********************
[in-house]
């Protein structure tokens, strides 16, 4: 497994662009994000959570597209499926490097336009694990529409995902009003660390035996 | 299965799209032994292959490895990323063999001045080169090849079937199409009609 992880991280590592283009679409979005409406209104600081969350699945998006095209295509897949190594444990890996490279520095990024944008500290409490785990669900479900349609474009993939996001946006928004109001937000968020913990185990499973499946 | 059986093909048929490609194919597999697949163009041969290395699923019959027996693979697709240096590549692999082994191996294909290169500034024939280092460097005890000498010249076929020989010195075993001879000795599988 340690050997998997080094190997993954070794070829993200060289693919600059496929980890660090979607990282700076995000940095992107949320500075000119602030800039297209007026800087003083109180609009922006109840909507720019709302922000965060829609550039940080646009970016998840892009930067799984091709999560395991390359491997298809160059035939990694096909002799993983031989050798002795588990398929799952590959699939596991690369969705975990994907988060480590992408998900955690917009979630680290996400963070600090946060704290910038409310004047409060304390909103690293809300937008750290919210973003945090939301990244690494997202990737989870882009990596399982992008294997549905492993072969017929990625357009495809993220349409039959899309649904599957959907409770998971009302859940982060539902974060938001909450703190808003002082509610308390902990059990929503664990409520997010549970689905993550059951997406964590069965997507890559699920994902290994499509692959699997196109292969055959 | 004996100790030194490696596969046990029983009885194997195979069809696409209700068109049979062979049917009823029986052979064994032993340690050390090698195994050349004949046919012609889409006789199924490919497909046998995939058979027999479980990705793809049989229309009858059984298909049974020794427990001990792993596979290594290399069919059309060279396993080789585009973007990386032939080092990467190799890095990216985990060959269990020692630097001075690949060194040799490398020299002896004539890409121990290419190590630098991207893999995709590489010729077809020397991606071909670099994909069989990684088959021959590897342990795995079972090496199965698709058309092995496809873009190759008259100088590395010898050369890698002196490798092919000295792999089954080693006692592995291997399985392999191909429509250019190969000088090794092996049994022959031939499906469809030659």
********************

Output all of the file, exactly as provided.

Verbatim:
[in-house]
């Protein structure tokens, strides 16, 4: 497994662009994000959570597209499926490097336009694990529409995902009003660390035996 | 299965799209032994292959490895990323063999001045080169090849079937199409009609 992880991280590592283009679409979005409406209104600081969350699945998006095209295509897949190594444990890996490279520095990024944008500290409490785990669900479900349609474009993939996001946006928004109001937000968020913990185990499973499946 | 059986093909048929490609194919597999697949163009041969290395699923019959027996693979697709240096590549692999082994191996294909290169500034024939280092460097005890000498010249076929020989010195075993001879000795599988 340690050997998997080094190997993954070794070829993200060289693919600059496929980890660090979607990282700076995000940095992107949320500075000119602030800039297209007026800087003083109180609009922006109840909507720019709302922000965060829609550039940080646009970016998840892009930067799984091709999560395991390359491997298809160059035939990694096909002799993983031989050798002795588990398929799952590959699939596991690369969705975990994907988060480590992408998900955690917009979630680290996400963070600090946060704290910038409310004047409060304390909103690293809300937008750290919210973003945090939301990244690494997202990737989870882009990596399982992008294997549905492993072969017929990625357009495809993220349409039959899309649904599957959907409770998971009302859940982060539902974060938001909450703190808003002082509610308390902990059990929503664990409520997010549970689905993550059951997406964590069965997507890559699920994902290994499509692959699997196109292969055959 | 004996100790030194490696596969046990029983009885194997195979069809696409209700068109049979062979049917009823029986052979064994032993340690050390090698195994050349004949046919012609889409006789199924490919497909046998995939058979027999479980990705793809049989229309009858059984298909049974020794427990001990792993596979290594290399069919059309060279396993080789585009973007990386032939080092990467190799890095990216985990060959269990020692630097001075690949060194040799490398020299002896004539890409121990290419190590630098991207893999995709590489010729077809020397991606071909670099994909069989990684088959021959590897342990795995079972090496199965698709058309092995496809873009190759008259100088590395010898050369890698002196490798092919000295792999089954080693006692592995291997399985392999191909429509250019190969000088090794092996049994022959031939499906469809030659």